Nor yet for the dunghill; to mix with dung, and help it, that it may be the more serviceable for the earth; and just such useless things, are a mere external profession of religion, and professors of it, and ministers of the word, without the grace of God; they are of no use, but hurtful to the church, and to the world; these phrases are left out in the Persic and Ethiopic versions:

but men cast it out; into the streets, as entirely useless: and so such graceless professors and ministers, are to be cast out of the churches of Christ now, and will be excluded the kingdom of heaven hereafter:

he that hath ears to hear, let him hear; this being a point of great importance and consequence; See Gill on Matthew 11:15.

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The New John Gill's Exposition of the Entire Bible Modernised and adapted for the computer by Larry Pierce of Online Bible. All Rights Reserved, Larry Pierce, Winterbourne, Ontario.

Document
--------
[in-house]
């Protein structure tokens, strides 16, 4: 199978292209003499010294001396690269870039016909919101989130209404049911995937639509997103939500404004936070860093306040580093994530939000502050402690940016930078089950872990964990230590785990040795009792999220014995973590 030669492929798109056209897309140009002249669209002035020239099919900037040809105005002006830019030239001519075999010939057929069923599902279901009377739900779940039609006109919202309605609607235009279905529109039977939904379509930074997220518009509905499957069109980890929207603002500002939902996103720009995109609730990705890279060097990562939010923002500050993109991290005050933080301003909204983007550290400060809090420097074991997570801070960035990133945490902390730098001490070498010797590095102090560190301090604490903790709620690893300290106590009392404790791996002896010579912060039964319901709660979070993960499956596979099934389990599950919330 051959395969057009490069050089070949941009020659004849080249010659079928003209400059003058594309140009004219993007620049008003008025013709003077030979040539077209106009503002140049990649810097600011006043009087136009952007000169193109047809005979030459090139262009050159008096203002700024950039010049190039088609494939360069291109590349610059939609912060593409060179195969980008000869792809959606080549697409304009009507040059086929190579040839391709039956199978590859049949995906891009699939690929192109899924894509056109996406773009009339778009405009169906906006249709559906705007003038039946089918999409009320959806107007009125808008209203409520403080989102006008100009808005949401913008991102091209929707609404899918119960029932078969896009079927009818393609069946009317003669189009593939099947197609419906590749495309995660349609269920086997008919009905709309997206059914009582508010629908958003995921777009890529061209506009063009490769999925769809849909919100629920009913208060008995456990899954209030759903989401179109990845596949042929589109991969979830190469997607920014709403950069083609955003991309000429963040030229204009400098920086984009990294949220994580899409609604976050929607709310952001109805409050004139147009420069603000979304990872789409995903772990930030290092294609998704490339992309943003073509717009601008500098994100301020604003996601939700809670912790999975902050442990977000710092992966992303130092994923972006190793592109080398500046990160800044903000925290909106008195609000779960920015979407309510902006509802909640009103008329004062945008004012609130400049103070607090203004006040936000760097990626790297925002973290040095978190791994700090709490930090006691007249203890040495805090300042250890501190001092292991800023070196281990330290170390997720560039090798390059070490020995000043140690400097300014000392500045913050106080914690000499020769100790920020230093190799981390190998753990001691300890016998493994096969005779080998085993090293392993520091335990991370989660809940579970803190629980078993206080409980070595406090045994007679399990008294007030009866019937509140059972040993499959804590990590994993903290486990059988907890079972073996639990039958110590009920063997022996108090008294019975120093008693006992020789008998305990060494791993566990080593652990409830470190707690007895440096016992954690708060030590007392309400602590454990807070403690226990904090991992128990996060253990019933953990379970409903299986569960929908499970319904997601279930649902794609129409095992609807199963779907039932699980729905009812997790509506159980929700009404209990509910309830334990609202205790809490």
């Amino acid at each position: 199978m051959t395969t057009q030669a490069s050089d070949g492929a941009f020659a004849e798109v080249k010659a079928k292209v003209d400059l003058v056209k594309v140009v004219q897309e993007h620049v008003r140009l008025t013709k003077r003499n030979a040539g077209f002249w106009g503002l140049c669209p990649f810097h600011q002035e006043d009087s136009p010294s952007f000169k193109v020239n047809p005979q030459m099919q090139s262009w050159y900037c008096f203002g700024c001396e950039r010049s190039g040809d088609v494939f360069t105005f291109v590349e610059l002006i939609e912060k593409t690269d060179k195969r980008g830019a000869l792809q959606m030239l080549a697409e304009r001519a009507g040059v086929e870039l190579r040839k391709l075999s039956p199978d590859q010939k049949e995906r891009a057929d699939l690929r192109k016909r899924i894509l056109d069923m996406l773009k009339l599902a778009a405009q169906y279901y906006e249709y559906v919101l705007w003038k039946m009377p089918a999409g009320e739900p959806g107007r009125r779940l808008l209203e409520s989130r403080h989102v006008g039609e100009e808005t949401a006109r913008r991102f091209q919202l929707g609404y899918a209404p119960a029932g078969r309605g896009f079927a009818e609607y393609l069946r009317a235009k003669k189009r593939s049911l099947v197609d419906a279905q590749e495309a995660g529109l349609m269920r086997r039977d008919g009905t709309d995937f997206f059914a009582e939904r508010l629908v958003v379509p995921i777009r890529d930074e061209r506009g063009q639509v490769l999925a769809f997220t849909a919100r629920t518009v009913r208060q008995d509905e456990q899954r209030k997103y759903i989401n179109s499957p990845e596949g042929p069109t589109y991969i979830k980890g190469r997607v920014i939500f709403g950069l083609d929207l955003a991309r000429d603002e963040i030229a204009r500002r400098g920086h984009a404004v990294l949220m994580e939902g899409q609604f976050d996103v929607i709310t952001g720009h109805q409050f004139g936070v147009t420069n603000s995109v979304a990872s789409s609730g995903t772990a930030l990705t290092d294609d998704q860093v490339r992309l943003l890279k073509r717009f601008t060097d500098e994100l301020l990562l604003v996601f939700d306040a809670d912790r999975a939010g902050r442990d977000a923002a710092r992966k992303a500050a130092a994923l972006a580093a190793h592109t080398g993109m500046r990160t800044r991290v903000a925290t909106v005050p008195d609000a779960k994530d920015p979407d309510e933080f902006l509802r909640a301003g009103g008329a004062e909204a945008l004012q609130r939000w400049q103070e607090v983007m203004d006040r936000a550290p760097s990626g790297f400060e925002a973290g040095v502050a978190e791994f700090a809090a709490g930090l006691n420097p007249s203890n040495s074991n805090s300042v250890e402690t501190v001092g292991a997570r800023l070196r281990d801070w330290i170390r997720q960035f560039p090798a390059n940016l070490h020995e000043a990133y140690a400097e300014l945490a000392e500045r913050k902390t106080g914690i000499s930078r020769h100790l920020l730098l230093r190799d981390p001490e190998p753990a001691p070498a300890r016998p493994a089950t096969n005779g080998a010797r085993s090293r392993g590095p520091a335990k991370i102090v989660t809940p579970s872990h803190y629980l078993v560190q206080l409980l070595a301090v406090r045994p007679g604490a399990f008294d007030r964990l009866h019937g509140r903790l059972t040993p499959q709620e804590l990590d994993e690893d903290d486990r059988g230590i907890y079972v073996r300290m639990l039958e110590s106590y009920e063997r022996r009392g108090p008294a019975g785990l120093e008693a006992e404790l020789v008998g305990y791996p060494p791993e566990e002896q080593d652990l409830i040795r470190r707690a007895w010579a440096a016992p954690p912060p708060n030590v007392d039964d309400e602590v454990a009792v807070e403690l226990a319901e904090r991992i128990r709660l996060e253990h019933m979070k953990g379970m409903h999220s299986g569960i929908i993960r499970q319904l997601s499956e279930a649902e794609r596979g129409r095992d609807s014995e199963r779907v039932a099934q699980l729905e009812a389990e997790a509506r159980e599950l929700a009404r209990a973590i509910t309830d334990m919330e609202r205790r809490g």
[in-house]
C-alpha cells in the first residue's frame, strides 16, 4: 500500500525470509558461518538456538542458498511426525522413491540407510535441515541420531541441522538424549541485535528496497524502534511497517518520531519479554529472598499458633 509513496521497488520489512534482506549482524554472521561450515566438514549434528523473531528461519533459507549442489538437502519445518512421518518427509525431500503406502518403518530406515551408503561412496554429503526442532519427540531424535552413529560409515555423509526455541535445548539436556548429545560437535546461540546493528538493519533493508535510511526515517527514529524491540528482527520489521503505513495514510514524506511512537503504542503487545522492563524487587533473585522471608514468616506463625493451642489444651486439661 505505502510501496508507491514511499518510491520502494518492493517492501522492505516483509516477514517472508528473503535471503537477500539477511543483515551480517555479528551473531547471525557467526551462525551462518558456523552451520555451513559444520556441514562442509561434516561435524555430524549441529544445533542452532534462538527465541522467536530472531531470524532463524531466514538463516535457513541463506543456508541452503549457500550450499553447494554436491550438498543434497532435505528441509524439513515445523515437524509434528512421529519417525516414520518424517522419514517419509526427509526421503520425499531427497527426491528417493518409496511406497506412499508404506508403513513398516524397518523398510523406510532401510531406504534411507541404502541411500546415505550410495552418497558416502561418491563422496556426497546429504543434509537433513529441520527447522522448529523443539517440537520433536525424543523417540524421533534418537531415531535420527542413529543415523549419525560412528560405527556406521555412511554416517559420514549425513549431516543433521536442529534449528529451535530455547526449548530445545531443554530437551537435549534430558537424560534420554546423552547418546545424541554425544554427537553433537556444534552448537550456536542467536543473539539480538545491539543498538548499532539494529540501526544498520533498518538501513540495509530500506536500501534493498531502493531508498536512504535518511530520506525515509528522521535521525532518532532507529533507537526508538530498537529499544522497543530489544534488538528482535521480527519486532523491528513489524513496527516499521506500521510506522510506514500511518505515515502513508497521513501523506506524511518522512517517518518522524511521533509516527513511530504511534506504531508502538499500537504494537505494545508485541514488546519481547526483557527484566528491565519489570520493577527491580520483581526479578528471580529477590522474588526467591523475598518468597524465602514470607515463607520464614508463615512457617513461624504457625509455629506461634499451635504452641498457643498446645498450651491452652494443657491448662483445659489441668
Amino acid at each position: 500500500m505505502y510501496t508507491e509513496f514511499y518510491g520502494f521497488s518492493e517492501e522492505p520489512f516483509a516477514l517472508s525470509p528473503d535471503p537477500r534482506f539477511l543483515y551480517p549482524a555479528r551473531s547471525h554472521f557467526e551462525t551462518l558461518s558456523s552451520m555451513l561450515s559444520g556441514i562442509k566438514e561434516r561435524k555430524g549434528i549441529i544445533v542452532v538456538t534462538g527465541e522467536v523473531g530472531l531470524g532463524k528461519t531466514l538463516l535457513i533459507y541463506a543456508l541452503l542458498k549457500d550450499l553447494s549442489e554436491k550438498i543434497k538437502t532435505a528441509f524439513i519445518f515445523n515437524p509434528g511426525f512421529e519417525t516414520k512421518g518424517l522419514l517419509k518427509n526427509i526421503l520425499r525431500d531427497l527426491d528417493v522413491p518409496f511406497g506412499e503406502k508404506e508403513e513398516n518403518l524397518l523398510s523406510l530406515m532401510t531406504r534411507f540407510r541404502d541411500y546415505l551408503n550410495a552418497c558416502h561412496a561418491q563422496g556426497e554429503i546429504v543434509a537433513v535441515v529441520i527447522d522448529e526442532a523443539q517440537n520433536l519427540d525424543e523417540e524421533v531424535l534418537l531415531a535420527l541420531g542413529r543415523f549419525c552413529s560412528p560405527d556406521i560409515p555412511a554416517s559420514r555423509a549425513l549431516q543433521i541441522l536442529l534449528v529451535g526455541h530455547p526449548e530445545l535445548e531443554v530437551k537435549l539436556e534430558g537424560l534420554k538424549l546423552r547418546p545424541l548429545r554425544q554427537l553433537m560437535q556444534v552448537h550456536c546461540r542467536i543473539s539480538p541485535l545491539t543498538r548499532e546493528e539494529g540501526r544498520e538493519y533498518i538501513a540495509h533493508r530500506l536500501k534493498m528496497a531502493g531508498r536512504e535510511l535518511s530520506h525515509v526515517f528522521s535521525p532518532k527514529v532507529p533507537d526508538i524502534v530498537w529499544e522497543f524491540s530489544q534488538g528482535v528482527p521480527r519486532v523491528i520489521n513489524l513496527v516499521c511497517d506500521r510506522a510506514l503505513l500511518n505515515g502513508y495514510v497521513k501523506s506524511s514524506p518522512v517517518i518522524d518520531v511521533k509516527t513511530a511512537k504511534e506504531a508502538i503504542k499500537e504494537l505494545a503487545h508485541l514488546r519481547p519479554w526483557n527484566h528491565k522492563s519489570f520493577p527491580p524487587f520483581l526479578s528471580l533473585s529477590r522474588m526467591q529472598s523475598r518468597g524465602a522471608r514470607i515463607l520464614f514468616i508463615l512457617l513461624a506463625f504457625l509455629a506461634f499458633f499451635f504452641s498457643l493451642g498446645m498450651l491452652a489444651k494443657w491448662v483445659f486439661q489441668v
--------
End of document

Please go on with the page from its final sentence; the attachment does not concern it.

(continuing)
A printed copy of this work can be ordered from: The Baptist Standard Bearer, 1 Iron Oaks Dr, Paris, AR, 72855
Bibliographical Information
Gill, John. "Commentary on Luke 14:35". "The New John Gill Exposition of the Entire Bible". https://www.studylight.org/commentaries/geb/luke-14.html. 1999.

Robertson's Word Pictures in the New Testament

Dunghill (κοπριανkoprian). Later word in the Koiné vernacular. Here only in the N.T., though in the lxx.

Men cast it out (εχω βαλλουσιν αυτοexō ballousin auto). Impersonal plural. This saying about salt is another of Christ‘s repeated sayings (Matthew 5:13; Mark 9:50). Another repeated saying is the one here about having ears to hear (Luke 8:8; Luke 14:35, Matthew 11:15; Matthew 13:43).